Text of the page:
299 - 04/03 - New enforcements - 24 hour rule - USA
Enforcement of the rule began on February 2nd 2003, with initial enforcement efforts focused only on the cargo description field. On April 4th 2003 the next phases for enforcement were announced that relate only to the 24-hour rule for inbound ocean shipments. Other modes will be subject to regulations under the Trade Act of 2002, which will be issued this autumn.From May 4th 2003 enforcement activity will be expanded to include the following:1. Parties making untimely data submissions will be subject to penalties. Customs will conduct post-departure audits to review whether the requisite 24-hour notice was provided. Although the rule requires notice be received 24 hours prior to loading, the audits may measure the time period prior to departure when the exact time of loading cannot be established. Customs plans to assess penalties up to $5,000 per violation, i.e. for each AMS transmission found to be untimely. The penalties will be assessed against the party making the transmission. From May 15th 2003 Customs will expand enforcement activity to the following:2. Submissions with inadequate consignee information will trigger "DO NOT LOAD" orders. The consignee field must include a name and address. Blank or "to order" submissions without any further identification of the consignee will be inadequate. 3. Parties submitting inadequate cargo descriptions for Freight Remaining On Board ("FROB") will be subject to penalties just like any other cargo. Thus far, Customs have not initiated any enforcement action relating to FROB shipments. A comprehensive Question and Answer page on the rule can be found at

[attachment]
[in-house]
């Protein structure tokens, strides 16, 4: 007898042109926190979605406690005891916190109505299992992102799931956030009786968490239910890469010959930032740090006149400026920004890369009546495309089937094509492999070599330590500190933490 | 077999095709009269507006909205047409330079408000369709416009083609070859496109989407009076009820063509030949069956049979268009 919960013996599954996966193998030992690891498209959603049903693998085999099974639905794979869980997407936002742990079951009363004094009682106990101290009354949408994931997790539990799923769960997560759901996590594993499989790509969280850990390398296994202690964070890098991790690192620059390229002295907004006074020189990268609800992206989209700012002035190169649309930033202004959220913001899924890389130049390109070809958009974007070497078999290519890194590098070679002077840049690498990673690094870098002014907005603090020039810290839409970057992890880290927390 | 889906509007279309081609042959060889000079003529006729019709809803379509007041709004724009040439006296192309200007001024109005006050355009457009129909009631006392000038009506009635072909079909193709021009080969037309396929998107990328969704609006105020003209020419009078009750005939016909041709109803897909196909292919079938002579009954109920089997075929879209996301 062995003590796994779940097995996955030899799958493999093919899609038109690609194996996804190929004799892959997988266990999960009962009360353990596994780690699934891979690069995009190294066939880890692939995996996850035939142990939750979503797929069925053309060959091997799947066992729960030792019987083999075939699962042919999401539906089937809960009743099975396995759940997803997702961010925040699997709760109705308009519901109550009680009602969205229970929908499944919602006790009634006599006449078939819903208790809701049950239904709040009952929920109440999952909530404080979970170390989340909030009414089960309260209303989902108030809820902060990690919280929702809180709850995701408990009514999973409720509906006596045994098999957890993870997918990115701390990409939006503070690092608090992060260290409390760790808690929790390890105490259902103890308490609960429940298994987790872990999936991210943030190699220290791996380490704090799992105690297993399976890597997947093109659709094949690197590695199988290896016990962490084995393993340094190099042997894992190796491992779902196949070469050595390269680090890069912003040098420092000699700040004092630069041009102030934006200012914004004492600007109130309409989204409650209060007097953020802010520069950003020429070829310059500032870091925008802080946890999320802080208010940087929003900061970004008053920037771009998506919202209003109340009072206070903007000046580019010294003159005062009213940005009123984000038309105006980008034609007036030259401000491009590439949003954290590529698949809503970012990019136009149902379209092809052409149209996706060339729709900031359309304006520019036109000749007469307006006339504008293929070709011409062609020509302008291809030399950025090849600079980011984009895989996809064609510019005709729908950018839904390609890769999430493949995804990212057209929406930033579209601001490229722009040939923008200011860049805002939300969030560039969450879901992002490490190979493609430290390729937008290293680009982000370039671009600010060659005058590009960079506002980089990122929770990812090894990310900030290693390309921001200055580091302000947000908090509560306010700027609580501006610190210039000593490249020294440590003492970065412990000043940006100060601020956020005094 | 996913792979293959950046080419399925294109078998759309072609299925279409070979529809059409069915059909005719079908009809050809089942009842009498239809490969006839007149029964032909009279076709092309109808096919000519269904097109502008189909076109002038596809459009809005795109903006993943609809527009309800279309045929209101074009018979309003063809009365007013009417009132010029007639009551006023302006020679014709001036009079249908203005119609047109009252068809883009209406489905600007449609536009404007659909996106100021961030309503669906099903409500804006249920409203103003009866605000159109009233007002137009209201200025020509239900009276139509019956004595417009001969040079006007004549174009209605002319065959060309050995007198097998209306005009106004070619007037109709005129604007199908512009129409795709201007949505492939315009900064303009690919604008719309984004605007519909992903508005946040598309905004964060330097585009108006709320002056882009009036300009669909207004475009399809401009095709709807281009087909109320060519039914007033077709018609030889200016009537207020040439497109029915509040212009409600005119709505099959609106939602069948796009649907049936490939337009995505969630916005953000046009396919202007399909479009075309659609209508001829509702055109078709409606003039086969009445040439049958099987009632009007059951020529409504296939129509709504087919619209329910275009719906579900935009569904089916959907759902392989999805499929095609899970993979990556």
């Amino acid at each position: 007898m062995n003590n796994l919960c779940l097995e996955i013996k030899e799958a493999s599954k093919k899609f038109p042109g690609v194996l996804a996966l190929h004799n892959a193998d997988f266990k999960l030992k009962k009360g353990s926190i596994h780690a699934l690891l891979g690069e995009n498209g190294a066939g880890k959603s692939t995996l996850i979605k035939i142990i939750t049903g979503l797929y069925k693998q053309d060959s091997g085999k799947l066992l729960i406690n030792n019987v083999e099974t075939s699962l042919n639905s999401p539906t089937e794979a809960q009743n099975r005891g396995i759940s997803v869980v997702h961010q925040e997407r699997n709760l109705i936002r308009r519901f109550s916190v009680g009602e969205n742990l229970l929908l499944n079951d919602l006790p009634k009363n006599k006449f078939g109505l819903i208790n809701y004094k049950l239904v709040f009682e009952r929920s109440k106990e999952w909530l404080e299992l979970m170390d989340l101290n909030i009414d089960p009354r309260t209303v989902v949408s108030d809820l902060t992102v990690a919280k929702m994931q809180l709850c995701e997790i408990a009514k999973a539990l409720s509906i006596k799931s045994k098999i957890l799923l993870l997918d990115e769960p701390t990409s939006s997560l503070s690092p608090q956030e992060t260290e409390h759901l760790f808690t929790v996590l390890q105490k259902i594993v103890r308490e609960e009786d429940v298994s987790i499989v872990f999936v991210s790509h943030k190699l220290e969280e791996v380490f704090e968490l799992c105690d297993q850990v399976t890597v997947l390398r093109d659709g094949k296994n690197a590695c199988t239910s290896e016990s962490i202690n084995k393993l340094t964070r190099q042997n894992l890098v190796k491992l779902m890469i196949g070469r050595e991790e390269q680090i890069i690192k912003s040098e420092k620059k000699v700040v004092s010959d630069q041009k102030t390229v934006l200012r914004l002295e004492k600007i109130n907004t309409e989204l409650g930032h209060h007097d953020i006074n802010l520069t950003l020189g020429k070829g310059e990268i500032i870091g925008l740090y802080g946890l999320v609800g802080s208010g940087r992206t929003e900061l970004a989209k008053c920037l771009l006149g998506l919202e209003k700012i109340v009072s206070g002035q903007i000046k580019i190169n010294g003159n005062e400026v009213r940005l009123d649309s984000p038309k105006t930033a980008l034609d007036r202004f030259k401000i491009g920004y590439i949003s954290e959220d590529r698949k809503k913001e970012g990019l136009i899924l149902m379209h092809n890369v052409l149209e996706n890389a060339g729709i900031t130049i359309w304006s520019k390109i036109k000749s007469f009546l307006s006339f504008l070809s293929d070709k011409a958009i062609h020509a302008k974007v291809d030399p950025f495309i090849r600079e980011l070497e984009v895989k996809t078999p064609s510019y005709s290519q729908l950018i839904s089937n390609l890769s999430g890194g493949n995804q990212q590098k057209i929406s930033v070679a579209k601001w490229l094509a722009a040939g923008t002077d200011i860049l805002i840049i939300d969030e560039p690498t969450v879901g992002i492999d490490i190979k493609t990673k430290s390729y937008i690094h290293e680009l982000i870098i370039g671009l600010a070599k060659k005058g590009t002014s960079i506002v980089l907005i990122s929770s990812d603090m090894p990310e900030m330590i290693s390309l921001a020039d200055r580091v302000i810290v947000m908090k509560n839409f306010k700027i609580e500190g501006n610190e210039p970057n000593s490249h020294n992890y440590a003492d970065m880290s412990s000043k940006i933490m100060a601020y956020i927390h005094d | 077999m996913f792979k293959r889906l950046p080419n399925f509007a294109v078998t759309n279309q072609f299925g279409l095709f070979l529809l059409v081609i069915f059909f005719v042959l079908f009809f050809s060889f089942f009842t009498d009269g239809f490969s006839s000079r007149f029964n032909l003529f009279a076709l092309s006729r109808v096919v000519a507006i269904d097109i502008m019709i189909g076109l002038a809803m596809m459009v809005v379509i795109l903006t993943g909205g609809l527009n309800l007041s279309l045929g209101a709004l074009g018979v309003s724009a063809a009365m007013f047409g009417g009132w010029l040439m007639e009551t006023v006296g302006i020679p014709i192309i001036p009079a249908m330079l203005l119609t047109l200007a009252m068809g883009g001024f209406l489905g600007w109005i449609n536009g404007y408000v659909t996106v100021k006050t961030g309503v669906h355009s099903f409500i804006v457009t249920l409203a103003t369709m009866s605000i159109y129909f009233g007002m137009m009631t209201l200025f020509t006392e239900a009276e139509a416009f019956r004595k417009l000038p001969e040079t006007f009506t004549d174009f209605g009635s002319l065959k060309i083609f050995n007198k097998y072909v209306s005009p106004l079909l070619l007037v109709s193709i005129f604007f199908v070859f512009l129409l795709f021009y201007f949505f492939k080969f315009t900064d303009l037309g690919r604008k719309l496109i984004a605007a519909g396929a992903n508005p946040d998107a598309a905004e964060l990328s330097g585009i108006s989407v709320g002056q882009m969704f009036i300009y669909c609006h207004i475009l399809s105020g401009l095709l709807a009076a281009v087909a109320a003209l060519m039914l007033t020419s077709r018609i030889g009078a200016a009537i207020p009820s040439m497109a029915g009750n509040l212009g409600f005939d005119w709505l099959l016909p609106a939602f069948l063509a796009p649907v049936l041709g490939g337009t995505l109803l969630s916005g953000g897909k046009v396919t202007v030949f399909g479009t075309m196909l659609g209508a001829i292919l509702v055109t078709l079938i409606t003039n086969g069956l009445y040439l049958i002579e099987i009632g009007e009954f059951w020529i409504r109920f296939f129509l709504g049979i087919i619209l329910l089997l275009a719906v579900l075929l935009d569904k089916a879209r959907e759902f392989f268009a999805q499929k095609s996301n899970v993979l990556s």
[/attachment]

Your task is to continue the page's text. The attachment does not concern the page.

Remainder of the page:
www.customs.gov/ImageCache/cgov/content/import/carriers/24hour_5frule/24hour_5ffaq_2edoc/v6/24hour_5ffaq.doc on the US Customs Service site www.customs.gov.
Source of information: Loss Prevention Department
Bulletin 299 (26 KB)